@ Haudpe…I work for a card company in fraud and the reason they didn’t ask is because they called your phone which is considered a form of verification. If you then claimed we hadn’t spoken to you we would retort that someone at your # we spoke with claimed to be you, that is the reason for the lack of questioning.

  11. Buran says:

    Hang up the phone and call the number on your card. That’s it. No hassle.

  12. Buran says:

    @adamondi: Yeah, agreed, especially when you’re hearing impaired like I am. Except they have my email address on file, but do they use it? No, not if it’s anything actually important. At least my regular bank emails you a note telling you to check the messages section of their website, so you don’t wind up with important notices going unknown.

  13. aviationwiz says:

    Chase called me about setting a customized bill due date for a new credit card with them. They told me the last 4 digits of my card number and some other information that was right, so when they asked for my address, I didn’t think twice, but when they asked for my phone number, I was like “Umm… you called me…”

    I asked them for a number to call them back on to confirm the bill due date change, and he gave me one that didn’t get any results on google or the Chase website. I then proceeded to call the number on the back of my card, and they confirmed that someone from Chase had called me, and that I had the bill due date changed to what I had requested. Just for further assurance, I emailed them through the secure email portion of their website, and they confirmed it again for me.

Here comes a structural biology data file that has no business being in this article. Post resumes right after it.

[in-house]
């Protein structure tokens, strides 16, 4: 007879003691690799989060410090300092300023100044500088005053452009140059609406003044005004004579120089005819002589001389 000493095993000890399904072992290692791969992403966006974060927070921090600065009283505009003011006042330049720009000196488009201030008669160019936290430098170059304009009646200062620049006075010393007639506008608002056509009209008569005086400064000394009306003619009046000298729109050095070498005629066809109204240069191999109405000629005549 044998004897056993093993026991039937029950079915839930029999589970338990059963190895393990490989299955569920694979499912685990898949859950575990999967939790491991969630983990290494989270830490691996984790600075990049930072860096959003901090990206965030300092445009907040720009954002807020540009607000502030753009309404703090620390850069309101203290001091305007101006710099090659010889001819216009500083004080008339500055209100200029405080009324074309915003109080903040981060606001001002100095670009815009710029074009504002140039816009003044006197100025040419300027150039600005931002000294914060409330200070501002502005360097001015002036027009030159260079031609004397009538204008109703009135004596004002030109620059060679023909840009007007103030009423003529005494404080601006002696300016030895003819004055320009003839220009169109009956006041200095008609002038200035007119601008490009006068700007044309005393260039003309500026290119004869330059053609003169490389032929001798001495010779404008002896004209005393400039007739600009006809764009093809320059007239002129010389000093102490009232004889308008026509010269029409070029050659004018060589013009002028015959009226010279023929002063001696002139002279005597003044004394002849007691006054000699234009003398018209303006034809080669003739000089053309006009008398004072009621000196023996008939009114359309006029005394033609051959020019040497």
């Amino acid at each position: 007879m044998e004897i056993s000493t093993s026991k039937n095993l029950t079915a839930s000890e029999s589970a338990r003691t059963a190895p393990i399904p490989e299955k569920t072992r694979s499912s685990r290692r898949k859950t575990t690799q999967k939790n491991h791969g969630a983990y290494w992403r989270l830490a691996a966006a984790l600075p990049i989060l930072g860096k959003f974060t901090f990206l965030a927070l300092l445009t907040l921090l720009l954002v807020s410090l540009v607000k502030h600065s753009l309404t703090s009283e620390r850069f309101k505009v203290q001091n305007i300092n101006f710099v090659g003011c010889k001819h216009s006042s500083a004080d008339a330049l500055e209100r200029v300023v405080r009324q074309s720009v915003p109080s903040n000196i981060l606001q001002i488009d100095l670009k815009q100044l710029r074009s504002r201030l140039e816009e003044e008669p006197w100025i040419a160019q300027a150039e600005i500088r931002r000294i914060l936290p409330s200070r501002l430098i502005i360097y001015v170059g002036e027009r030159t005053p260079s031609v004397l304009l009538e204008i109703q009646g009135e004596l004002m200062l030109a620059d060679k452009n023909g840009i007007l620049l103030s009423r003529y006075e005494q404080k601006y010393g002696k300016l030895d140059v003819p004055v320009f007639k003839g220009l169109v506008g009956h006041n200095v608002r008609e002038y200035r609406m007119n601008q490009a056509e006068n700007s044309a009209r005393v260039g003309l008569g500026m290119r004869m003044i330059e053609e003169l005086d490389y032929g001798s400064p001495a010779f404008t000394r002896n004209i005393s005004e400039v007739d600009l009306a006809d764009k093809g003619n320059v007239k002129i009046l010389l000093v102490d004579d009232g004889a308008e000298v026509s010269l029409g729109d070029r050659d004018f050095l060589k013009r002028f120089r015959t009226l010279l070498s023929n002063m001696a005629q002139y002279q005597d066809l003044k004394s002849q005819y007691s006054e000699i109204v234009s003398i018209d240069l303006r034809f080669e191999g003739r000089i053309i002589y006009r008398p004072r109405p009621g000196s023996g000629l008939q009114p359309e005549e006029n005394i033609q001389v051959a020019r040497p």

It was quite shady though, because even after I told him why I didn’t want to give him my phone number again on an inbound call, he kept pressing for it. Very odd experience, but I’m glad it was Chase calling, and not someone else.

  14. beyond says:

    I rarely get calls from my CC company, but when I do I just tell them I’ll call them back. I call the number on the card, and take care of whatever they want. Simple.

  15. Sudonum says:

    I was driving cross country several years ago. Spent the night in a hotel in Las Cruces NM. Was just outside of Houston later the next day when I got a call from the credit card company that I had used to pay for the hotel the night before. Apparently there were some suspicious charges on it that day and they wanted to see if I had made them. I hadn’t, they kept the card active long enough for me to check into a hotel in Houston (told them which hotel I was headed to) and then canceled it. Had a new card at the front desk the next day. Apparently someone at the front desk at the hotel in Las Cruces had swiped the info and was using it buy things on line.

  16. witeowl says:

    I got a call a while ago from a credit card that had been gathering dust. They saw my actual use of the card as suspicious use. The phone call went something like this:

    “This is xxxx from xxxx credit card company. Is this Karen xxxx?”
    “For your security, would you please confirm your social security number?”
    “Nope, you called me. What’s going on?”
    Amused chuckle. “Ok, would you confirm your birth date?”
    “Nope, you called me. What’s this about?”
    Awkward amused chuckle. “OK, would you confirm your complete mailing address?”
    “Um… no. Sorry. What’s this about?”
    Frustrated chuckle. “Would you confirm your mother’s maiden name?”
    “This isn’t helping. Give me your phone number and extension and I’ll call you back.”
    “Really? If you would just confirm…”
    “Ok, fine. Just make sure you call right back.”

    Cut to ending similar to AVIATIONWIZ after calling the number on the back of my card (not the number he gave me).

    Honestly, they shouldn’t get annoyed when we have half a brain about security.